2. I've found my 5 and a half round to be extremely useful the last few years, and definitely see it as worth the price I bought it for. (Managed to find it on sale at Amazon to save a bit more than the Le Creuset website)


              I've used it for anything from weeknight family meals to larger entertaining dishes. When it comes to entertaining, the beautiful pots themselves make it worth it for me as serving straight out of the colorful oven can really make a dish stand out. Splurging on well-made cookware is always worth it for me, I'm sure I'll be using mine for a good 25 years more.

              1. Shapewise there are trade offs. Round, being the same shape as most heat sources, may heat more evenly on the stove top. Oval may handle more cuts of meat because of greater length (of an oval and a round of the same volume). I have an oval I would estimate at six quarts, and I adore it. Of course the fact it is the classic flame color is a plus to me. I trust that those who prefer Staub and those who like lower cost alternatives are reflecting differing but supported viewpoints. I have never had another enameled CI. Mine does all I ask of it very well and over a span of many years will have been a good investment. So to me, yes, it's worth it, but admittedly aesthetics are a part of my equation.

                1. What are you going to use it for? How many are you feeding? A three quart might be ideal for a single person and four or five quart for a couple. And some might prefer a clad piece. So, stew for two, or leg of lamb, or no knead bread? How often will you use it?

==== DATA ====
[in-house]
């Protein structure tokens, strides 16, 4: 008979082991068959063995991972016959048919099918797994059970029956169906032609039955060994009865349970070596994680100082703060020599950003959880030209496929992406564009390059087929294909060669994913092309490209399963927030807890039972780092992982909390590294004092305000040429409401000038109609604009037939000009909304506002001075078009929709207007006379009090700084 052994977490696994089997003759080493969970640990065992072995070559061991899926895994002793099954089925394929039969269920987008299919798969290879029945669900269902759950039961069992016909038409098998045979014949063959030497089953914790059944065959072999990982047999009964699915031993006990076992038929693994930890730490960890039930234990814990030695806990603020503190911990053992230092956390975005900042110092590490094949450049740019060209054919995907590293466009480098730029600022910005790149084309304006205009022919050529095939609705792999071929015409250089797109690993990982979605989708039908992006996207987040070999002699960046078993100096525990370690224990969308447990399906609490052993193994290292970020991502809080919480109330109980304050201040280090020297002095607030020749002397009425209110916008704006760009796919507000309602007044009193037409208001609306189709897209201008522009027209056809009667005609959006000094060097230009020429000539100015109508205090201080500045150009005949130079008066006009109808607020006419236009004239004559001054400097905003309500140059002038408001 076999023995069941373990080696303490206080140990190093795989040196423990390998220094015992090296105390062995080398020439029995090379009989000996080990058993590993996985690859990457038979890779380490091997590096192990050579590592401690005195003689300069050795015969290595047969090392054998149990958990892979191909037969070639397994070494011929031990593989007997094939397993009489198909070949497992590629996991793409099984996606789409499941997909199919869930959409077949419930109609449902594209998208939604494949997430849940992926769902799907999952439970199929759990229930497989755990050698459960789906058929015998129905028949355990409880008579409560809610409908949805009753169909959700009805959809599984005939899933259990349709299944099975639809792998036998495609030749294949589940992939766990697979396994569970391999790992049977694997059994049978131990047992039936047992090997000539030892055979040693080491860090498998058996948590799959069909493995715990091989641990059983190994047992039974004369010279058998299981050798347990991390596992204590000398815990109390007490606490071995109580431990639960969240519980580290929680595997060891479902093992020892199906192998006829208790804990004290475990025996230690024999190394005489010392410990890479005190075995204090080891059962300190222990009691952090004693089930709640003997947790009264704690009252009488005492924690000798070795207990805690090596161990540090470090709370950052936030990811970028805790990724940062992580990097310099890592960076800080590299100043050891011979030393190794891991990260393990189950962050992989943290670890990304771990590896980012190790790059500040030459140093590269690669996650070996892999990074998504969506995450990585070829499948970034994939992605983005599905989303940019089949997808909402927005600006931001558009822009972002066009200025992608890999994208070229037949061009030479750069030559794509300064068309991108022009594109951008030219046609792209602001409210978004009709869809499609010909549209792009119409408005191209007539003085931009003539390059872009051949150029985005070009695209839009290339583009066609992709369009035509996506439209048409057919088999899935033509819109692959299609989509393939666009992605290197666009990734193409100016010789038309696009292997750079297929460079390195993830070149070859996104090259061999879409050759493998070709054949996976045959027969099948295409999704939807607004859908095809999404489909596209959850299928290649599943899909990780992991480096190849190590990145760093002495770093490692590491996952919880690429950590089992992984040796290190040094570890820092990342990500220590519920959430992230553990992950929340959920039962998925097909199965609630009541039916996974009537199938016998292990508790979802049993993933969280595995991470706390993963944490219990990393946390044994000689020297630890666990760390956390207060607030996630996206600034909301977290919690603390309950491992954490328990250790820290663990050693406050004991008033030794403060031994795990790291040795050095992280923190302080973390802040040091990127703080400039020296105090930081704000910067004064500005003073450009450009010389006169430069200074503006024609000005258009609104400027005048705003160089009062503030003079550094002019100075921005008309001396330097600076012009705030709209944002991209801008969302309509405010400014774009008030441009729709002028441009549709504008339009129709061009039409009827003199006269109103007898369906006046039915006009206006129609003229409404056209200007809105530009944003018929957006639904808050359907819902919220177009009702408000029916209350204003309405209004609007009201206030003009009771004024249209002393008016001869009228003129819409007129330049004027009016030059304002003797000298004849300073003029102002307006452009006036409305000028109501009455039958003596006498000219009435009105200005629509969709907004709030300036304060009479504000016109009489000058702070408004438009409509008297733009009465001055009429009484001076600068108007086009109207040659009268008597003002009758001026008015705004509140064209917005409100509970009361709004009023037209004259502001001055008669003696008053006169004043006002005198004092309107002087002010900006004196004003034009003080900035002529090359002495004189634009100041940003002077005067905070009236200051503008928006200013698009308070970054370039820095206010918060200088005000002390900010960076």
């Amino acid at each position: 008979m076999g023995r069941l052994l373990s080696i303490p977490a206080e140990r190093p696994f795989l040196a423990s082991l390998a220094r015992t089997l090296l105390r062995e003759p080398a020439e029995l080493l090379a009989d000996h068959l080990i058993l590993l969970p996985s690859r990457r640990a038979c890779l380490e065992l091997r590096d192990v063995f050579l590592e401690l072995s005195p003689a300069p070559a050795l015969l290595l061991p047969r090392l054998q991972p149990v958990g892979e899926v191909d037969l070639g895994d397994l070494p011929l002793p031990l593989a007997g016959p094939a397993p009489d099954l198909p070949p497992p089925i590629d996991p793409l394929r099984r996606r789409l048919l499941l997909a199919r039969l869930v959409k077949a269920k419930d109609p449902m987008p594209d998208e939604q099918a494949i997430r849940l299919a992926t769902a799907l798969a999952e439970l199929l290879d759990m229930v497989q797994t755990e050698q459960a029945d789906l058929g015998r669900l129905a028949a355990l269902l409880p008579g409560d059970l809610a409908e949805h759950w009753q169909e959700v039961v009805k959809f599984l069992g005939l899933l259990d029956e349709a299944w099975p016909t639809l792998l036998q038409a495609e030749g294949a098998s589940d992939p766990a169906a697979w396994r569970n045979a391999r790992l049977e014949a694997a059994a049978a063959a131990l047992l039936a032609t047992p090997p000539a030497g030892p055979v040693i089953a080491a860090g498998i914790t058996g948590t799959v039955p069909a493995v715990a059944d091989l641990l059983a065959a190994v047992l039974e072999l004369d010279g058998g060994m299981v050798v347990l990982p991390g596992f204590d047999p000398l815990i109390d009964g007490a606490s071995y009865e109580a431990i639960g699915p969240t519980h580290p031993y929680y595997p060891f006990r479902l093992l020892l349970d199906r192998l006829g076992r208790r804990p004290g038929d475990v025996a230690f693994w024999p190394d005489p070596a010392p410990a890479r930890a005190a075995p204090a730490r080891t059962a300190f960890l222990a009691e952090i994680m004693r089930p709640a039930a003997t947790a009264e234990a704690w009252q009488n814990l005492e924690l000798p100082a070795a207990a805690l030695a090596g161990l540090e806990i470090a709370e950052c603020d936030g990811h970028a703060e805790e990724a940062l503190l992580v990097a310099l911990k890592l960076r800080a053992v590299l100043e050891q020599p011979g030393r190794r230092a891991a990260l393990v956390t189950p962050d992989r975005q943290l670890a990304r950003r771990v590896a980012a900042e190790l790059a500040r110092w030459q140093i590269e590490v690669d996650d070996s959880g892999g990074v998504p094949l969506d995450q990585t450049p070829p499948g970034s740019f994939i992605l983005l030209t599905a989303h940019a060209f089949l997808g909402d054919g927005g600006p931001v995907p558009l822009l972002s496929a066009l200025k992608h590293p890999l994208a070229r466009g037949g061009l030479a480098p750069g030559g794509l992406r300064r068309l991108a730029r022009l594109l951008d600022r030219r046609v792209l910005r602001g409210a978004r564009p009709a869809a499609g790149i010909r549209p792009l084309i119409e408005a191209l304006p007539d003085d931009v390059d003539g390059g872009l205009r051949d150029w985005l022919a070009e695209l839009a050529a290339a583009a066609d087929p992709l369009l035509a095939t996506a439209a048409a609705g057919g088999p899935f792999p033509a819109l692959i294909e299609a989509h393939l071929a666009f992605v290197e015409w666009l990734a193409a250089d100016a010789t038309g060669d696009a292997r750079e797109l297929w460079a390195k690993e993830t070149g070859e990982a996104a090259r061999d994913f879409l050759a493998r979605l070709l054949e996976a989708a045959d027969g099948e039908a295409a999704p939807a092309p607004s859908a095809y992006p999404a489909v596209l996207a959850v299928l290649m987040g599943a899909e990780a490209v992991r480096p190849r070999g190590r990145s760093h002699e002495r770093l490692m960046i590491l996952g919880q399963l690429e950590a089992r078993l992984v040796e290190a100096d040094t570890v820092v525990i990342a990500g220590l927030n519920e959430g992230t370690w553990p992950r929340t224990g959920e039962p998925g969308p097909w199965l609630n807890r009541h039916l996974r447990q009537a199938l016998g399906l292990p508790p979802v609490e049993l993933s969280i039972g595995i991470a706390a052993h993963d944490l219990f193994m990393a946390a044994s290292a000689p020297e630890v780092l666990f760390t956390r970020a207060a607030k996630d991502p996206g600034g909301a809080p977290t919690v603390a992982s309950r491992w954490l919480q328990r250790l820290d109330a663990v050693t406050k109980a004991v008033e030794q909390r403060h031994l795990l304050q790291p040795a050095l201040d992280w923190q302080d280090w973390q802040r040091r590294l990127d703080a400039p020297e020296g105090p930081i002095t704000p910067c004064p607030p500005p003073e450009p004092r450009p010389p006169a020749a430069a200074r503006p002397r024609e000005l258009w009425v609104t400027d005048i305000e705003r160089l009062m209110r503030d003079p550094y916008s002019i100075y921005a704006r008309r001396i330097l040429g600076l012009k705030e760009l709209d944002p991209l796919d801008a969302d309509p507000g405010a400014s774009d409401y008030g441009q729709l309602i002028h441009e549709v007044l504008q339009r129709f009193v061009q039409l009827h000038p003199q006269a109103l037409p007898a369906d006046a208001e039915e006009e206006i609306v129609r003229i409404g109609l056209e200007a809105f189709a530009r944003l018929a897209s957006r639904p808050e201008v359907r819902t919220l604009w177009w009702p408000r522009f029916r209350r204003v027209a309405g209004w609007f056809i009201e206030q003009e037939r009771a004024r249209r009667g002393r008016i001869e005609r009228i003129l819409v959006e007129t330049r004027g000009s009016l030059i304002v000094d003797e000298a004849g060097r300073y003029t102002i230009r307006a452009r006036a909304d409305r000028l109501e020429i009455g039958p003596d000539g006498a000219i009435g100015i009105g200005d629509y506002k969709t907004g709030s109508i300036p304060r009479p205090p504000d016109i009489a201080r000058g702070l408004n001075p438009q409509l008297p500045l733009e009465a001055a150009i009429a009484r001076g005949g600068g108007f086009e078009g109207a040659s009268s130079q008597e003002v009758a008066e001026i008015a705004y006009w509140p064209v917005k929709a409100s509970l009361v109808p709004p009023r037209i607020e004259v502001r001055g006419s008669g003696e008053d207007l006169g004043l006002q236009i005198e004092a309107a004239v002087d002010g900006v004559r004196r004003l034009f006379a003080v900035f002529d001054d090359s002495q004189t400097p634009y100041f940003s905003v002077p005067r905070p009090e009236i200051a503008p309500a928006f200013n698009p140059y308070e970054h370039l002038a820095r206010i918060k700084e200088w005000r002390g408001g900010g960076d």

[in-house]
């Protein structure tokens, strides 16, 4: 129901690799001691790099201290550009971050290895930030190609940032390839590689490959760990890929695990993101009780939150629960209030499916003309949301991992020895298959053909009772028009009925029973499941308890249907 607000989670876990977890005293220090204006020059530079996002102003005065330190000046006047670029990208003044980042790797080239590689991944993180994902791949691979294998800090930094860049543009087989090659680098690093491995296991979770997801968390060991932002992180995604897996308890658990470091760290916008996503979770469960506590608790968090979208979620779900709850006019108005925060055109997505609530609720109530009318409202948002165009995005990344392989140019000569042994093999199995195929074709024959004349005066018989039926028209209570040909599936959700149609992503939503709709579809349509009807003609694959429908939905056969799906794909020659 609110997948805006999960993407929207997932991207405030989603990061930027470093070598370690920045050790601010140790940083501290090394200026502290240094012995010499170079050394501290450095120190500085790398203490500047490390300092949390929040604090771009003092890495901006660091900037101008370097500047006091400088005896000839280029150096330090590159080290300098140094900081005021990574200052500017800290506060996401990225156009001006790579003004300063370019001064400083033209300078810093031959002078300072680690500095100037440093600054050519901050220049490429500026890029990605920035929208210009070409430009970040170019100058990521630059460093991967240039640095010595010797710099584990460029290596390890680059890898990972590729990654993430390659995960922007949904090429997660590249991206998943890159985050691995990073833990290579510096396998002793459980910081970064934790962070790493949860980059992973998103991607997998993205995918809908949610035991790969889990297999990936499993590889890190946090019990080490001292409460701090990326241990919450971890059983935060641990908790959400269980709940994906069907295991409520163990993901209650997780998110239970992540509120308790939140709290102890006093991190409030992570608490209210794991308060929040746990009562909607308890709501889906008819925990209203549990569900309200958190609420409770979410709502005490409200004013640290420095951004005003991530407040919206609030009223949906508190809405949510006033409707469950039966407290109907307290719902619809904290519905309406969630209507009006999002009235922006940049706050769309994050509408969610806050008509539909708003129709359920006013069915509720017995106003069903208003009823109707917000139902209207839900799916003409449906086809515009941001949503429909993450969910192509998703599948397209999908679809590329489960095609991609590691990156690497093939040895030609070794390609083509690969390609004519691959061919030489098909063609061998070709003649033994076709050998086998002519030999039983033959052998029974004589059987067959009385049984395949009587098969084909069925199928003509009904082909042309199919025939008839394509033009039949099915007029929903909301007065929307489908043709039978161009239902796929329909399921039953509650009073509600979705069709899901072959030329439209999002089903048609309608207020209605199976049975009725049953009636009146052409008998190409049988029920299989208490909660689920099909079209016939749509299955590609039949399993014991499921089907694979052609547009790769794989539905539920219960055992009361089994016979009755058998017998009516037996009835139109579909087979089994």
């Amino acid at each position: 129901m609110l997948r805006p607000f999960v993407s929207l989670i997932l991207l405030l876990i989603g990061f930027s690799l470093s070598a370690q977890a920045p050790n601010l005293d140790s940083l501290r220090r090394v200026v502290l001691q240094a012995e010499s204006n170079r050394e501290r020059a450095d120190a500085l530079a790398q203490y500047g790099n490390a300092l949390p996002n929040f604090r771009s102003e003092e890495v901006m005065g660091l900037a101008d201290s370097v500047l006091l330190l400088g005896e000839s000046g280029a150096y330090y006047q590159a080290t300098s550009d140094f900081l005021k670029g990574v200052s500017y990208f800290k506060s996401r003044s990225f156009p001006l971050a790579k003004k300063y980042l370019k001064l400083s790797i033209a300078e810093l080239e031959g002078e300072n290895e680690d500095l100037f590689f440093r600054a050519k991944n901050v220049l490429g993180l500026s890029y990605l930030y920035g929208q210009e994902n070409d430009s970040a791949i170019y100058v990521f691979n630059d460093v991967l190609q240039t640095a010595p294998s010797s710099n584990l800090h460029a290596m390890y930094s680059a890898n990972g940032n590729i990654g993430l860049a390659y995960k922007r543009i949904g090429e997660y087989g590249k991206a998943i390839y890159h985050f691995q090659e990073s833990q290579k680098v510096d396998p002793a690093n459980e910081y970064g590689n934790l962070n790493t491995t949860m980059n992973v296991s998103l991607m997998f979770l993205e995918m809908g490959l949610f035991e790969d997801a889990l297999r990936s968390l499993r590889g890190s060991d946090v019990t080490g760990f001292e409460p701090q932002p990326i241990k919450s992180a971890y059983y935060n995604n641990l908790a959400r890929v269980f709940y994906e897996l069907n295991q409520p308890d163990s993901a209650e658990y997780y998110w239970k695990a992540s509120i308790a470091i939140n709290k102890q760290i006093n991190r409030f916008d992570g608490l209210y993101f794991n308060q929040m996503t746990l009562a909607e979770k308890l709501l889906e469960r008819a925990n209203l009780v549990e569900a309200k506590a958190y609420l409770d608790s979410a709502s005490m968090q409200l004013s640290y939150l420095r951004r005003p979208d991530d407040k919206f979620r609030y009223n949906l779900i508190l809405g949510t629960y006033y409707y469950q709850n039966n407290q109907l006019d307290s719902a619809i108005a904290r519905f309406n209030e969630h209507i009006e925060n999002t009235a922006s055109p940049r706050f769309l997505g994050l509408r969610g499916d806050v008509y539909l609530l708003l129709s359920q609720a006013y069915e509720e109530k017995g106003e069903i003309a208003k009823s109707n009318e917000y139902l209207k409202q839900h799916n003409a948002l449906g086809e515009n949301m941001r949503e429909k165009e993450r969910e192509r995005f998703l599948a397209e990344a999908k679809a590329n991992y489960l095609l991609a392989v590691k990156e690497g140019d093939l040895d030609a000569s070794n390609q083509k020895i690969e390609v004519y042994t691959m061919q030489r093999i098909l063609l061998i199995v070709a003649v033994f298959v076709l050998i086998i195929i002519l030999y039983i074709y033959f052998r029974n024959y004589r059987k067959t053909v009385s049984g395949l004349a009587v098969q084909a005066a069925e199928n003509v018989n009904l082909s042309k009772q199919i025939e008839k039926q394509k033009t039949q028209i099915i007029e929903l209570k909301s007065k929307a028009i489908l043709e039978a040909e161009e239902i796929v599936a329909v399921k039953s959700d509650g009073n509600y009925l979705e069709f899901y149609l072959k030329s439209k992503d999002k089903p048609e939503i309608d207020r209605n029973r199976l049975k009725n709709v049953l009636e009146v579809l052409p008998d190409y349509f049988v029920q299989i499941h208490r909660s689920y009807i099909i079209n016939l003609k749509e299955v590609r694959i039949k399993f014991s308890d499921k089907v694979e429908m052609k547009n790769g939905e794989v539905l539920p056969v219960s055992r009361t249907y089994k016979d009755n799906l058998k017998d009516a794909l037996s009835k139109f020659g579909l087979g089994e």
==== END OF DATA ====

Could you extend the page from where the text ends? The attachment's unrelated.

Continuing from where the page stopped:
5 Replies
                  1. re: brooktroutchaser

                    As an aside, I make no-knead loaves in my large 4.5 qt saucepan. I get a more classic boule shape than in my DO due to the smaller surface area of the saucepan.

                    1. re: brooktroutchaser

                      I would never buy a 3 or 4 qt. Too big an investment for too limited uses. For two of us, 5.5 is almost always enough, but not bigger than I need at all.

                      1. re: brooktroutchaser

                        2 people but I cook in quantity so I have some for leftovers and the freezer

                        Thanks for all the suggestions, will be looking for sales and / or other brands

                        1. re: madeliner

                          That's what I do, too. For chili or pot roast, 5.5 qt gives me lots of leftovers.

                        2. re: brooktroutchaser

                          Sounds like 5.5 round is the way to go- thanks!!!! this site is the best

                        3. I also feel bigger is better and am a big fan of the doufeu models with the top that takes a few trays of ice cubes, so no evap or burning. Also a fan of oval as more options.